Tightness during Post-tanning
Obtaining a tight grain while maintaining all aesthetic and functional characteristics may be difficult enough, to reduce the rejection rate by a small percentage only may seem impossible. To achieve this, factors influencing grain tightness need to be understood. Improving on tightness, in most cases, means an increase in cutting yield and thus a higher profit.
For this SmiTools the focus is on the influence of post-tanning processing. The various influences of the previous steps are too varied to discuss in a general way. Moreover, a lot of crust is made from wetblue of outside origin. Where it comes from and how it was made is not always known and the material available needs to be taken as a given fact.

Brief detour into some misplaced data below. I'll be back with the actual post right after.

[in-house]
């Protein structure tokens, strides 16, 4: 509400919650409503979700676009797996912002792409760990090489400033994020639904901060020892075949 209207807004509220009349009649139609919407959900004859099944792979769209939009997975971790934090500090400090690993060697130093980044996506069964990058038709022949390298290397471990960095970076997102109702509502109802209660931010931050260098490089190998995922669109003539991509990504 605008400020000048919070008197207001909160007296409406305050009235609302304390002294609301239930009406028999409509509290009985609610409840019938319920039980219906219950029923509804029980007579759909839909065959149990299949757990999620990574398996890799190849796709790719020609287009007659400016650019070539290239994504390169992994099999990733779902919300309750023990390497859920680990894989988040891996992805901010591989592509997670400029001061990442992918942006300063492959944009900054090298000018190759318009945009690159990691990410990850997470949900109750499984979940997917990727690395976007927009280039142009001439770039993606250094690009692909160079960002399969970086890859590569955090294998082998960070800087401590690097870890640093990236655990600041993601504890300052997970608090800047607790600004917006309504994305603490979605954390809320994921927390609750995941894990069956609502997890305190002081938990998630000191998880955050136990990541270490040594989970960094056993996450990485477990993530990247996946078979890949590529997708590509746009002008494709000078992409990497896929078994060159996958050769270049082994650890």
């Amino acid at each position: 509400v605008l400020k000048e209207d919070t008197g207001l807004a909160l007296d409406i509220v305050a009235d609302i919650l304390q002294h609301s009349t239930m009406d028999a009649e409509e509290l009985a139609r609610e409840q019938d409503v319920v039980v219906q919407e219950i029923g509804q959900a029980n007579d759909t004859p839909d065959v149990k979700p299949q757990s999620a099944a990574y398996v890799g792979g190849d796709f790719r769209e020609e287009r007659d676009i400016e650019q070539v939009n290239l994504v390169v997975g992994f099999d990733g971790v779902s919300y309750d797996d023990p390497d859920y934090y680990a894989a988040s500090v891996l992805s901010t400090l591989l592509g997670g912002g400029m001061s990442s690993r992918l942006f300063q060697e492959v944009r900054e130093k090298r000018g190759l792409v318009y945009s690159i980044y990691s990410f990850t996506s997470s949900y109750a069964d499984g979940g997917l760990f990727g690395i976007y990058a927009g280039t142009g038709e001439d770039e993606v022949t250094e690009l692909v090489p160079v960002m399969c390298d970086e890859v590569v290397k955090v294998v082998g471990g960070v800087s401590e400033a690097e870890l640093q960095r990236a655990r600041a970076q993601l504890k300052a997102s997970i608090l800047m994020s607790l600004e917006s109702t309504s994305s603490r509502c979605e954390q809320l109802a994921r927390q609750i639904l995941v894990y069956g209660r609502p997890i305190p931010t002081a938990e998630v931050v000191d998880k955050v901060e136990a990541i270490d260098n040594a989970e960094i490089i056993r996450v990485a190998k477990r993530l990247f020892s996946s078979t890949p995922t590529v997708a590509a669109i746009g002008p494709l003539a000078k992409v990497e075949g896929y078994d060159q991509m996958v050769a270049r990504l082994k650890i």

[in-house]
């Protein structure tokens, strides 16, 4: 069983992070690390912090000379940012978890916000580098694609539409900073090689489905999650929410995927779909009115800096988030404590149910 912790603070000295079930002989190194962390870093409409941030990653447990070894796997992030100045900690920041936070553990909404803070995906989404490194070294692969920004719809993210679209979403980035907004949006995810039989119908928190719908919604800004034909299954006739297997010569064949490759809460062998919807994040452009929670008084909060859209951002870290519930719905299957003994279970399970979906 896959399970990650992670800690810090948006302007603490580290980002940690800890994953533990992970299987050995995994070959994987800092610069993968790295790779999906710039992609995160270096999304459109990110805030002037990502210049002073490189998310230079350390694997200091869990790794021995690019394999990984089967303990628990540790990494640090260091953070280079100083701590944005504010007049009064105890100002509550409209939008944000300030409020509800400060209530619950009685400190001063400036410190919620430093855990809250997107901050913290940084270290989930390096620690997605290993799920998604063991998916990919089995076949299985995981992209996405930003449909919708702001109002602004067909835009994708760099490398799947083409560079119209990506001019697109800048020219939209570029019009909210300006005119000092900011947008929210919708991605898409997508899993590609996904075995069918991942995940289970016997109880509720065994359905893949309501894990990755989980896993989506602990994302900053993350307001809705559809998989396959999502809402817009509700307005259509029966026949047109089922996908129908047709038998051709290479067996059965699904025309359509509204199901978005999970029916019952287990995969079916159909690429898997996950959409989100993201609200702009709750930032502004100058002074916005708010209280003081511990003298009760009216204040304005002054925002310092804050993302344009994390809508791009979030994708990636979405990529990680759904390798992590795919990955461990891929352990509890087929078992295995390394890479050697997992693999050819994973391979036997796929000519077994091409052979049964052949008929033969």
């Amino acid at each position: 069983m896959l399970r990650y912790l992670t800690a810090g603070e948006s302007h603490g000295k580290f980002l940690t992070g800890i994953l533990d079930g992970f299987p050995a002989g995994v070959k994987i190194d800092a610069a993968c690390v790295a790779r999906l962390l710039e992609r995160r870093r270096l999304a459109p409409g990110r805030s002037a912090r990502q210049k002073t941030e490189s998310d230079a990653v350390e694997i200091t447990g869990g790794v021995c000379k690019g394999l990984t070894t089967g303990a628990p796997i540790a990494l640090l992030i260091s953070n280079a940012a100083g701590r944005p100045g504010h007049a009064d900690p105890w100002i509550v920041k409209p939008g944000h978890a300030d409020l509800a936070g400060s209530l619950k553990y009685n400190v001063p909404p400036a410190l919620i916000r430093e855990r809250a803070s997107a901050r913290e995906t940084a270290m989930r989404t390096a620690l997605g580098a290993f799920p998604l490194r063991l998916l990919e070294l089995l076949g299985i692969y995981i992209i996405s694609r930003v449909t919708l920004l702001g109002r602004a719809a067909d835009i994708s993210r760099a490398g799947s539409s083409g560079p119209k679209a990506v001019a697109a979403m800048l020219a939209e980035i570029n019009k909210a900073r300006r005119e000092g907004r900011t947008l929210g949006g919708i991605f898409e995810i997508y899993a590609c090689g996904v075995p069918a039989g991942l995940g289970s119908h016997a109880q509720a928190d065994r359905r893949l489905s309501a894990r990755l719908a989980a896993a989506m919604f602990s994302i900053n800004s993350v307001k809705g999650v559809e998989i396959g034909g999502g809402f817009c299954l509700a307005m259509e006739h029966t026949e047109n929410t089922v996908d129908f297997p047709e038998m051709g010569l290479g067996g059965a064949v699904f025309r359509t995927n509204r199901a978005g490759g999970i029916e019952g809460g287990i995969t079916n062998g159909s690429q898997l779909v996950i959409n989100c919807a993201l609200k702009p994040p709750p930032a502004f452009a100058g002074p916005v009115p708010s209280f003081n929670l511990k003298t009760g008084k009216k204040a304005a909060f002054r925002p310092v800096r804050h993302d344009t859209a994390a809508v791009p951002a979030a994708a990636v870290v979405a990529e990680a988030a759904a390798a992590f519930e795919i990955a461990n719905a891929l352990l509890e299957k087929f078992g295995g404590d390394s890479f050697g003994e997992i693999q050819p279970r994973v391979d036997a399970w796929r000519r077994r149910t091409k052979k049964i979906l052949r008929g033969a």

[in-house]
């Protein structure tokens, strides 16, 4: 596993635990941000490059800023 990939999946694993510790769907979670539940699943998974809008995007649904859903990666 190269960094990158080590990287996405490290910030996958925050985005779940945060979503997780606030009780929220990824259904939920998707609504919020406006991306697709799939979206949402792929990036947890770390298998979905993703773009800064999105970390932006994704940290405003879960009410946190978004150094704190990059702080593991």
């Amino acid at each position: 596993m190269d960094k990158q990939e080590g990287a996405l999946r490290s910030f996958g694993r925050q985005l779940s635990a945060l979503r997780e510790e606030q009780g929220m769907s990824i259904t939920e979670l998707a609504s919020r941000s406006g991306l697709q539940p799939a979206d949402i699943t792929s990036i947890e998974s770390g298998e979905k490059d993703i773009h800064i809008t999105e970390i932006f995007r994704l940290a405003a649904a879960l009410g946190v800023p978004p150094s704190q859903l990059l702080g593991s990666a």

Retanning and fatliquoring processes need to be developed for the leathers available under consideration of their peculiarities.
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Evaluation of (Re)tanning Effect of Leather Chemicals in a Model and a Real System
Smit & Zoon is continuously researching sustainable alternatives to leather testing, for the development of new products. Our scientists examine the use of a model to test new products, in order to save large amounts of leather and avoid the disadvantages of inevitable variations and non-standardised wet-end recipes encountered in regular testing on real leather.
On processed leathers it is sometimes observed that, over time, an undesired, white, milky film appears on top of the leather. This white layer often gives rise to debates on its origin and causes and, in some cases, leads to a claim for damages. This phenomenon is called ‘fatty spew’. The possible sources of fatty spew may be of diverse nature, they are similar in one respect. They always originate from high melting point substances.